Sunday, April 30, 2017

  I hopped off my bike before it came to a complete stop and leaned it against a tree.  Then I bounded up the stairs, two at a time.  I was ten years old and at the library!

   The race to get there—dodging cars and dogs, and ignoring the blare of horns—contrasted with the deathly silence upon entering the library’s austere interior.  Safely entombed behind those heavy doors, I was guaranteed the suspicious scrutiny of elderly ladies conducting important business with all manner of index cards and rubber stamps with purple ink.  Without fail they were uniformed in floral dresses and sensible shoes.  Gray hair was wrapped in buns and occasionally the most cautious among them added the protection of a net.  These matrons were not to be messed with even if they did smell of the same talc my sweet grandmother wore.  Respectfully and with eyes averted, I made my way to the stairs. Though the steps led downward, it was my stairway to heaven.

   Jumping off the last tread, I entered that sacred area labeled ‘Children’s Section’ where stale air scented with dust and aged pages greeted me.  I headed straight for the back wall where, on the third and fourth shelves, rested adventures and lives recorded on pages with unfinished edges and hard covers of burnt orange.  My eyes quickly scanned the titles on the spines.  I saw several old friends—Davy and Daniel of course, George and Abe, Zachary Taylor and ‘Old Hickory’—but many I was still eager to get to know.  I grabbed several and lugged them to the scarred and pock marked table where my task was to select the precious three that would go home with me for two weeks.  However, I knew their stay would fall well short of the allotted fourteen days because the quests contained within those orange covers would be consumed quickly.  One likely wouldn’t last the afternoon and evening.  And no book was ever, ever late in returning because, with a dollar bill in my pocket for a recently mown lawn and a new shipment of five-cent baseball cards arriving at the corner grocery, a two-cent per day penalty simply wasn’t good financial management!

   I suppose without realizing the connection, my early exposure to reading factored in The Mysterious Miss Snoddy series.  I was a pre-television farm boy who clearly recalls listening to my mother’s evening readings from The Hills of Kentucky and The Sugar Creek Gang.  My appreciation for history also grew with the number of candles on my birthday cake.  Three of my grandchildren are the story’s main characters and they benefit from Miss Snoddy’s personal relationship with American history.  My wish is for them to learn to love reading and writing and realize the places they can go when they get between the front and back covers of a book.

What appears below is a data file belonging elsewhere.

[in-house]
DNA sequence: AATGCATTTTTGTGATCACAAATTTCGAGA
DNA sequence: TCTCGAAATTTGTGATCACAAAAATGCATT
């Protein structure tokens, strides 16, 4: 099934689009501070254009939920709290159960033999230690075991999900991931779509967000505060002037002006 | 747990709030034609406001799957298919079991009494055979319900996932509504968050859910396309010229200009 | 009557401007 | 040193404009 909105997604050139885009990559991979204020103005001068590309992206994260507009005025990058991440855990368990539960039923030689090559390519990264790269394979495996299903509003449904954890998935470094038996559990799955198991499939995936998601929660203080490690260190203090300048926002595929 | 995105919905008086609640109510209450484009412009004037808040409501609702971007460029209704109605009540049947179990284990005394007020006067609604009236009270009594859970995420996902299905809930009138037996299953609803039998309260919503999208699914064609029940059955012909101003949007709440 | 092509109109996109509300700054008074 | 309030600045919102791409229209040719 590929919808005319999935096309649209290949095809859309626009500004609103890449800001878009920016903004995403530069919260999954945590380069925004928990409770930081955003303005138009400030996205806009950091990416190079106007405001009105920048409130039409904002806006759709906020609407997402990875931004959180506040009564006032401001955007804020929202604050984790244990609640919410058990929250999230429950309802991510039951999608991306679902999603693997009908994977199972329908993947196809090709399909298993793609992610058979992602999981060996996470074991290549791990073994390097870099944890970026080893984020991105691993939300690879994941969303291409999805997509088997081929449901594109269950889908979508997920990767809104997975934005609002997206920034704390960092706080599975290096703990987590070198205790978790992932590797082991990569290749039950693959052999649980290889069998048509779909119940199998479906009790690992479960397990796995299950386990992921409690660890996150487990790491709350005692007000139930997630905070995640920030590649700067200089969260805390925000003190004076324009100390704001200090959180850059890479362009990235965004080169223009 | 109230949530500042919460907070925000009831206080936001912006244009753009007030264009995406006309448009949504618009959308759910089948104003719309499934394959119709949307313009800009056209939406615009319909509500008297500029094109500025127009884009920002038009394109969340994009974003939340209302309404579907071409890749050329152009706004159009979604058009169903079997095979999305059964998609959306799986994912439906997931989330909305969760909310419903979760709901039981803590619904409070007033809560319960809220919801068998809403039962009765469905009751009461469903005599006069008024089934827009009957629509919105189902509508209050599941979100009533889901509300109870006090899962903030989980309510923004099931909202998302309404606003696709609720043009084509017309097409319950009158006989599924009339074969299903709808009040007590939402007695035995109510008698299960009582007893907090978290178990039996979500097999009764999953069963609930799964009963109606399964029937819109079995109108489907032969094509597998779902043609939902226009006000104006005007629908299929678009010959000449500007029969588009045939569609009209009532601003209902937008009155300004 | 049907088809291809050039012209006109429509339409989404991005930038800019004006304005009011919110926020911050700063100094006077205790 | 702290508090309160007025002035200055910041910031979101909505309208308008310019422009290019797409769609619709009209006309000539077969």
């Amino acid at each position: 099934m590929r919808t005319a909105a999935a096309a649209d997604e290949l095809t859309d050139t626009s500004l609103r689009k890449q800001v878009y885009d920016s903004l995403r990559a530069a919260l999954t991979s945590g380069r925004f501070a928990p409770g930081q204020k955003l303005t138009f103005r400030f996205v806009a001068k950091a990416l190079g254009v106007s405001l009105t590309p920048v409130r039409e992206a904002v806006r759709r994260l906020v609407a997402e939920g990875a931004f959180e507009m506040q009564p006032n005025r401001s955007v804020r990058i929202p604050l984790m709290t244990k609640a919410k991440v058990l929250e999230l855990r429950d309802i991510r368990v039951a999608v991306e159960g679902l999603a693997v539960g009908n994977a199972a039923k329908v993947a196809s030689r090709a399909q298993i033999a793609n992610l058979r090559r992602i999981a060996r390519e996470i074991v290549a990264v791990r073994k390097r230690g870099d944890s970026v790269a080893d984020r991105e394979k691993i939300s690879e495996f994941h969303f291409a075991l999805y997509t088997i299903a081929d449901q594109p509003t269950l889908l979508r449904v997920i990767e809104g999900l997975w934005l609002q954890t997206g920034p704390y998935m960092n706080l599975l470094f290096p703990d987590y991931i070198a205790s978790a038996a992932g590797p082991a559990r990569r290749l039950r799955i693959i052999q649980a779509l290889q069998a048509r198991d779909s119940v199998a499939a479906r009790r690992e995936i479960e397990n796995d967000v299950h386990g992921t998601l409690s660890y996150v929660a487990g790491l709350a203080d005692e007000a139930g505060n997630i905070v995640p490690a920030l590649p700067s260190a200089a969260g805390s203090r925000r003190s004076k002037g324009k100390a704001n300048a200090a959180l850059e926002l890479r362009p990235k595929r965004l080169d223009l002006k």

Wednesday, April 19, 2017

It's here!  Order your copy now!  Signed copies available on request.


"Frightened by their new teacher, Ava, Ellie and Griffin are not excited about the new school year.  Their fear is replaced with curiosity about Miss Snoddy.  Every day she wears old-fashioned clothes smelling of moth balls and lace-up, black leather shoes.

The trio quickly learns their teacher knows a lot about American history.  A peek into an old journal adds to the mystery.  They discover personal notes about events such as the Boston Massacre and a friendship with Paul Revere.  Unsure of what is going on, they sneak into her house in search of more clues.  Finally, when Miss Snoddy sees them in class viewing a picture of her in a history book, she decides to tell them the secret she’s been hiding.  They are unaware of the adventures that await them!"

Sunday, April 2, 2017

It's almost here, Jim's new book!  It is the first in a 3-part series of Youth Fiction.  Will post more information on how to get your copy!

Frightened by their new teacher, Ava, Ellie and Griffin are not excited about the new school year.  Their fear is replaced with curiosity about Miss Snoddy.  Every day she wears old-fashioned clothes smelling of moth balls and lace-up, black leather shoes.
The trio quickly learns their teacher knows a lot about American history.  A peek into an old journal adds to the mystery.  They discover personal notes about events such as the Boston Massacre and a friendship with Paul Revere.  Unsure of what is going on, they sneak into her house in search of more clues.  Finally, when Miss Snoddy sees them in class viewing a picture of her in a history book, she decides to tell them the secret she’s been hiding.  They are unaware of the adventures that await them!